Mark Janus is the lead plaintiff in Janus v. AFSCME. The U.S. Supreme Court issued a landmark decision in Janus v. AFSCME that mandatory government union fees are illegal. Mark Janus is arguing AFSCME should refund the illegal dues he was forced to pay.
The article below by Mark Janus appeared January 5, 2016, in the Chicago Tribune.
As a child support specialist at the Illinois Department of Healthcare and Family Services, my job is to fight for the little ones.
Sometimes when parents aren’t together anymore, kids get caught in the crossfire. These scars can last well beyond childhood, and they often mean that kids don’t get the resources they need to live a decent life.
So I advocate for these children, hoping that maybe if this process goes a little bit smoother, their futures will be just a little bit brighter.
I went into this line of work because I care about kids. But just because I care about kids doesn’t mean I also want to support a government union.
Unfortunately, I have no choice. To keep my job at the state, I have to pay monthly fees to the American Federation of State, County and Municipal Employees, or AFSCME, a public employee union that claims to “represent” me.
But for the first time in my many years as a public employee, I have hope. Next week, the U.S. Supreme Court will hear oral arguments in the case Friedrichs v. California Teachers Association. “Friedrichs” in this case is Rebecca Friedrichs, an elementary school teacher who is the lead plaintiff on the lawsuit brought by a group of 10 California teachers and the Christian Educators Association. Friedrichs is a lot like me: someone who loves her job but is forced against her will to pay money to a union, just to stay in the classroom.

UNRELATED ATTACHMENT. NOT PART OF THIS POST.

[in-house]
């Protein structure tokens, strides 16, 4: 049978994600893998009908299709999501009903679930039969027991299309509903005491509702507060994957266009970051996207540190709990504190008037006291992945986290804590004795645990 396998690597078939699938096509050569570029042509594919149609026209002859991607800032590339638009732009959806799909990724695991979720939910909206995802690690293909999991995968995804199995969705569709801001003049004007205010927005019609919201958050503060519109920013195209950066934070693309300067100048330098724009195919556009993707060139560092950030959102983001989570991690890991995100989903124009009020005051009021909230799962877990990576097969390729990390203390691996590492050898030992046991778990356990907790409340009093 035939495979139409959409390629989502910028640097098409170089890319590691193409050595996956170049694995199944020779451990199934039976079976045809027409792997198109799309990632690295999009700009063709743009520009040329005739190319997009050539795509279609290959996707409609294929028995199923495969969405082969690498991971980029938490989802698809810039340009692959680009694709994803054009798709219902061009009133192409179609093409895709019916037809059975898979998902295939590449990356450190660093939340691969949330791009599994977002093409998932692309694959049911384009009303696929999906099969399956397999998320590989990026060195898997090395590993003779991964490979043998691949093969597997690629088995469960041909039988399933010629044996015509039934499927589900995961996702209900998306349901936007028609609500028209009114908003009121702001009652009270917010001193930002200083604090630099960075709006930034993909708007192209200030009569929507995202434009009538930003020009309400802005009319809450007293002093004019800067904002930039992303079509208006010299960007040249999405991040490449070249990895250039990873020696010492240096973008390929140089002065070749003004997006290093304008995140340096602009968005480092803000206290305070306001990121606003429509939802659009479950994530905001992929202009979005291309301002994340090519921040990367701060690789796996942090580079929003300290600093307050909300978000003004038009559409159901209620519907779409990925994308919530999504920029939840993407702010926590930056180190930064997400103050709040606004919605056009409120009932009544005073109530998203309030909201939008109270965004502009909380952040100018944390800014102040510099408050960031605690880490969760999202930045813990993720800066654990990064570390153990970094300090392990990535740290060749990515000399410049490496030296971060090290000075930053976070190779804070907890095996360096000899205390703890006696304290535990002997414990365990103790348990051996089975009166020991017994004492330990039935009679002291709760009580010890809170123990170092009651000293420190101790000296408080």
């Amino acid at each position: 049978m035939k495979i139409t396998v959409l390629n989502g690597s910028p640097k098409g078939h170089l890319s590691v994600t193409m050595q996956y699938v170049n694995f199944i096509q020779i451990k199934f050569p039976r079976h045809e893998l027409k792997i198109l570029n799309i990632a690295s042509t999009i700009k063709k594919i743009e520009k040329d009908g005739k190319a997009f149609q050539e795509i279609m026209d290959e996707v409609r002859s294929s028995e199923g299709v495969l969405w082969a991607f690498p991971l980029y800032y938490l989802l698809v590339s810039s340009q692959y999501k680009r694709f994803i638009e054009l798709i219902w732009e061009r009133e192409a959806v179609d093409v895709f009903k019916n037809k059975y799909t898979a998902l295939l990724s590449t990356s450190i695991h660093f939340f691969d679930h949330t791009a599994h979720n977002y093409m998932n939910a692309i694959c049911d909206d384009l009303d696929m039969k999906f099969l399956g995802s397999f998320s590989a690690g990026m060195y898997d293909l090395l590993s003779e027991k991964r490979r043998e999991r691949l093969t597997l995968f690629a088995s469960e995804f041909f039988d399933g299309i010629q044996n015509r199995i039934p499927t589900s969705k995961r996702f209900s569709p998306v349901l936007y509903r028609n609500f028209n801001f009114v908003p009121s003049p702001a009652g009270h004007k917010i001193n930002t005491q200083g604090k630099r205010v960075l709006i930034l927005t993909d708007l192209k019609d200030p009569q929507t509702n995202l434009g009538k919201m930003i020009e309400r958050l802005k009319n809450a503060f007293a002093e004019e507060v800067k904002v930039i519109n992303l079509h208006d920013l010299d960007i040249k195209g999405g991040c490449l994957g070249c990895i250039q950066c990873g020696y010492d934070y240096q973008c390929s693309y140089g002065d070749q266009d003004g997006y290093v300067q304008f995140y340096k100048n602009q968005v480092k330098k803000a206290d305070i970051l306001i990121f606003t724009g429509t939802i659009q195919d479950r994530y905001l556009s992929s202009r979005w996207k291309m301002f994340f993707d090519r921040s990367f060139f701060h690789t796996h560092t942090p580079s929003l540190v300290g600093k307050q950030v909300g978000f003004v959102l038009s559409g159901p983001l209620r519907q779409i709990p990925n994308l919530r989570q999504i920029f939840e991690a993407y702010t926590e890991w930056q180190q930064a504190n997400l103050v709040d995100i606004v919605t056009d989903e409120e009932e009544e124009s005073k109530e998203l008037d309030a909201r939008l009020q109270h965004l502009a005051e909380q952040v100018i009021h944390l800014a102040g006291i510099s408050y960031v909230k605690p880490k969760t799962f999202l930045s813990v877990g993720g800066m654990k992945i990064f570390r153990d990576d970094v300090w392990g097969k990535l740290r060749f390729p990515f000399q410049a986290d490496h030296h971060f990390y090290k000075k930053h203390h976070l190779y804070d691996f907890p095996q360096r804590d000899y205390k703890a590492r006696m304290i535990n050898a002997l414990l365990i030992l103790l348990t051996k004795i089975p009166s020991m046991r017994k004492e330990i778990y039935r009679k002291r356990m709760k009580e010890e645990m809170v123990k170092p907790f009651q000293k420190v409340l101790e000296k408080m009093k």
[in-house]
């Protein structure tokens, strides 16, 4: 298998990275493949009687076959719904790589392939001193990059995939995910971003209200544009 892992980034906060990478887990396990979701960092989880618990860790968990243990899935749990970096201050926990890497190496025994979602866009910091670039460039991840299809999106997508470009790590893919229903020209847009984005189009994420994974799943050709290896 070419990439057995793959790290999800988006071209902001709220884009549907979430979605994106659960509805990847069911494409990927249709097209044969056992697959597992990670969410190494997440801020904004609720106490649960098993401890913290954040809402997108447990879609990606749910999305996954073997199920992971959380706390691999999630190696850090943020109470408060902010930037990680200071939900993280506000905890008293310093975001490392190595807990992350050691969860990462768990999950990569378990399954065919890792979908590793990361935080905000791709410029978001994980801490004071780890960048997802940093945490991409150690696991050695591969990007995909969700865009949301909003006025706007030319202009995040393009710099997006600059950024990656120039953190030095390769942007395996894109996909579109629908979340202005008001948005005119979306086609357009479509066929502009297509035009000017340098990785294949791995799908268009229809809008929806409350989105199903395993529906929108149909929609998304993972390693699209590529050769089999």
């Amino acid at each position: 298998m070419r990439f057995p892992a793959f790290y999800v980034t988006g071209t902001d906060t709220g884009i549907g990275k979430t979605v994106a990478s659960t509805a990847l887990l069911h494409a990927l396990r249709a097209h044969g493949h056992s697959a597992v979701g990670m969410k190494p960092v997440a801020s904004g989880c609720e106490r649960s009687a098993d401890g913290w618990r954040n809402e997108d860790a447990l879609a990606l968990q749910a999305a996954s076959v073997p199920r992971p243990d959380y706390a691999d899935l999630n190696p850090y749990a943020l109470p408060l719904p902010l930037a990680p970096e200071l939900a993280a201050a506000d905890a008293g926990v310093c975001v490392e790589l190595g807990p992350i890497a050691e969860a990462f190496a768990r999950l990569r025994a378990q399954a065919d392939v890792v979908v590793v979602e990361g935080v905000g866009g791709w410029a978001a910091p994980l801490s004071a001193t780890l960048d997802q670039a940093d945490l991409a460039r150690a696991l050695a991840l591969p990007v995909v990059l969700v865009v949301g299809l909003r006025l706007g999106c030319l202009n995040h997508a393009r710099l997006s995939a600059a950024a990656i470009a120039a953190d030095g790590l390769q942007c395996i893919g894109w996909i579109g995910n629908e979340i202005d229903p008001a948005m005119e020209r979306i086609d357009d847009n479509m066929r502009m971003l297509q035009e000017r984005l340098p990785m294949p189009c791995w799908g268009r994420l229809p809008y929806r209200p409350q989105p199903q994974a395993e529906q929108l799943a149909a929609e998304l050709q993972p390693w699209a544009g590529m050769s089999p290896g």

If Friedrichs wins her case, it would mean freedom for government workers like me. Freedom to choose whether we want to belong to or financially support a union in our workplace.
When I was hired by the state of Illinois, no one asked if I wanted a union to represent me. I only found out the union was involved when money for the union started coming out of my paychecks.
I don’t see my union working totally for the good of Illinois government. For years it supported candidates who put Illinois into its current budget and pension crisis. Government unions have pushed for government spending that made the state’s fiscal situation worse.
How is that good for the people of the state? Or, for that matter, my fellow union members who face the threat of layoffs or their pension funds someday running dry?
The union voice is not my voice. The union’s fight is not my fight.
But a piece of my paycheck every week still goes to the union.
I am not anti-union. Unions have their place. And some people like them.
But unions aren’t a fit for everyone. And I shouldn’t be forced to pay money to a union if I don’t think it does a good job representing my interests.
When I bring this up, people often tell me I’m not forced to pay for union politics, meaning the extra amounts that some employees choose to give toward political action groups that make candidate donations. (This implies that it is acceptable to force people to pay private organizations for other reasons.)
In half the states, including Indiana, Wisconsin and Michigan, people who work in government can choose whether they want to pay money to a union.
Why shouldn’t all government workers have that right? What are the unions so afraid of?
The First Amendment guarantees freedom of speech and freedom of association. I don’t want to be associated with a union that claims to represent my interests and me when it really doesn’t.
I may be in the minority of Illinois government workers on this issue, but it doesn’t mean my rights matter any less.
Good luck, Rebecca Friedrichs. There are a lot of us out here rooting for you.
Read the article in the Chicago Tribune.